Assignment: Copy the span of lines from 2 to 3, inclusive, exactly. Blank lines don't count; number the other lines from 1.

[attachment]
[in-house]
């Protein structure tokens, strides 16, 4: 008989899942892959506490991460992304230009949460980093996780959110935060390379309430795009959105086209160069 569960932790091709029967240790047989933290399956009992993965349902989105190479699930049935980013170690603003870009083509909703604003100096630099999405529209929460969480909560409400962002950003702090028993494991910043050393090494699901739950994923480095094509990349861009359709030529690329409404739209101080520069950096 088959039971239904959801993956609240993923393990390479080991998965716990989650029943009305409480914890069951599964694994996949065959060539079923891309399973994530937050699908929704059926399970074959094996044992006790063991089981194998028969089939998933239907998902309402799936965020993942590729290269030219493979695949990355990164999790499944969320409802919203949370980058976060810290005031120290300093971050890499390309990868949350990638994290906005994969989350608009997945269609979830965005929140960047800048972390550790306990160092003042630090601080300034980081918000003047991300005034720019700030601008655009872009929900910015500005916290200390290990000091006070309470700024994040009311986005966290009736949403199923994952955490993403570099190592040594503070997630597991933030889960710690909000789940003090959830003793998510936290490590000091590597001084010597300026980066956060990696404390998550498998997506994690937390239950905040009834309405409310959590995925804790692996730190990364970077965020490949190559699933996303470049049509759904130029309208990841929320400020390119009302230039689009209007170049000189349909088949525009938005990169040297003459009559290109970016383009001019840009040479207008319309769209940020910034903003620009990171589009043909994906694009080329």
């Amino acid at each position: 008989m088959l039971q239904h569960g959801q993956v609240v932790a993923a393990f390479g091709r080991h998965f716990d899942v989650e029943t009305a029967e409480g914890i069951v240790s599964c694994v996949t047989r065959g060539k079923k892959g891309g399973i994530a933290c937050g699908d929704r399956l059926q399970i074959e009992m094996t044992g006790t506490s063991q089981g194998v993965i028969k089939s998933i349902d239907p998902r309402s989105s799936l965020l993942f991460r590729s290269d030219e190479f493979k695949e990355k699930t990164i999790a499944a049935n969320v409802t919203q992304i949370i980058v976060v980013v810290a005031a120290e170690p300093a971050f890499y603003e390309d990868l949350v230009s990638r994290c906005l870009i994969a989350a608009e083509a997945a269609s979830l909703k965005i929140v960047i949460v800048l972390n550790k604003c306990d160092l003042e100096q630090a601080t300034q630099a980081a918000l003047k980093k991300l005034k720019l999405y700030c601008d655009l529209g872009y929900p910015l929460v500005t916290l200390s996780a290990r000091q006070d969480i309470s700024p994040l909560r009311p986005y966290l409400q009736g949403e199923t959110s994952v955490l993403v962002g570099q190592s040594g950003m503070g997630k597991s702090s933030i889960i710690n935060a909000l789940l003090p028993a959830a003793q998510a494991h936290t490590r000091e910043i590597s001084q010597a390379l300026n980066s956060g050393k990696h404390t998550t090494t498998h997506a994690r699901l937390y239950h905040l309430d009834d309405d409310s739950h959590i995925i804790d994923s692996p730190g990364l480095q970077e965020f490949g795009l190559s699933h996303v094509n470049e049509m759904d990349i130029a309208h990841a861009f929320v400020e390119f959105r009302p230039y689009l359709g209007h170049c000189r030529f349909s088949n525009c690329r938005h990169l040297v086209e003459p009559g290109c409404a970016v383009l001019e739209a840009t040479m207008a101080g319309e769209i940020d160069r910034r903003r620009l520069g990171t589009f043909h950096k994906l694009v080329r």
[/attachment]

């Protein structure tokens, strides 16, 4: 008989899942892959506490991460992304230009949460980093996780959110935060390379309430795009959105086209160069 569960932790091709029967240790047989933290399956009992993965349902989105190479699930049935980013170690603003870009083509909703604003100096630099999405529209929460969480909560409400962002950003702090028993494991910043050393090494699901739950994923480095094509990349861009359709030529690329409404739209101080520069950096 088959039971239904959801993956609240993923393990390479080991998965716990989650029943009305409480914890069951599964694994996949065959060539079923891309399973994530937050699908929704059926399970074959094996044992006790063991089981194998028969089939998933239907998902309402799936965020993942590729290269030219493979695949990355990164999790499944969320409802919203949370980058976060810290005031120290300093971050890499390309990868949350990638994290906005994969989350608009997945269609979830965005929140960047800048972390550790306990160092003042630090601080300034980081918000003047991300005034720019700030601008655009872009929900910015500005916290200390290990000091006070309470700024994040009311986005966290009736949403199923994952955490993403570099190592040594503070997630597991933030889960710690909000789940003090959830003793998510936290490590000091590597001084010597300026980066956060990696404390998550498998997506994690937390239950905040009834309405409310959590995925804790692996730190990364970077965020490949190559699933996303470049049509759904130029309208990841929320400020390119009302230039689009209007170049000189349909088949525009938005990169040297003459009559290109970016383009001019840009040479207008319309769209940020910034903003620009990171589009043909994906694009080329």
């Amino acid at each position: 008989m088959l039971q239904h569960g959801q993956v609240v932790a993923a393990f390479g091709r080991h998965f716990d899942v989650e029943t009305a029967e409480g914890i069951v240790s599964c694994v996949t047989r065959g060539k079923k892959g891309g399973i994530a933290c937050g699908d929704r399956l059926q399970i074959e009992m094996t044992g006790t506490s063991q089981g194998v993965i028969k089939s998933i349902d239907p998902r309402s989105s799936l965020l993942f991460r590729s290269d030219e190479f493979k695949e990355k699930t990164i999790a499944a049935n969320v409802t919203q992304i949370i980058v976060v980013v810290a005031a120290e170690p300093a971050f890499y603003e390309d990868l949350v230009s990638r994290c906005l870009i994969a989350a608009e083509a997945a269609s979830l909703k965005i929140v960047i949460v800048l972390n550790k604003c306990d160092l003042e100096q630090a601080t300034q630099a980081a918000l003047k980093k991300l005034k720019l999405y700030c601008d655009l529209g872009y929900p910015l929460v500005t916290l200390s996780a290990r000091q006070d969480i309470s700024p994040l909560r009311p986005y966290l409400q009736g949403e199923t959110s994952v955490l993403v962002g570099q190592s040594g950003m503070g997630k597991s702090s933030i889960i710690n935060a909000l789940l003090p028993a959830a003793q998510a494991h936290t490590r000091e910043i590597s001084q010597a390379l300026n980066s956060g050393k990696h404390t998550t090494t498998h997506a994690r699901l937390y239950h905040l309430d009834d309405d409310s739950h959590i995925i804790d994923s692996p730190g990364l480095q970077e965020f490949g795009l190559s699933h996303v094509n470049e049509m759904d990349i130029a309208h990841a861009f929320v400020e390119f959105r009302p230039y689009l359709g209007h170049c000189r030529f349909s088949n525009c690329r938005h990169l040297v086209e003459p009559g290109c409404a970016v383009l001019e739209a840009t040479m207008a101080g319309e769209i940020d160069r910034r903003r620009l520069g990171t589009f043909h950096k994906l694009v080329r």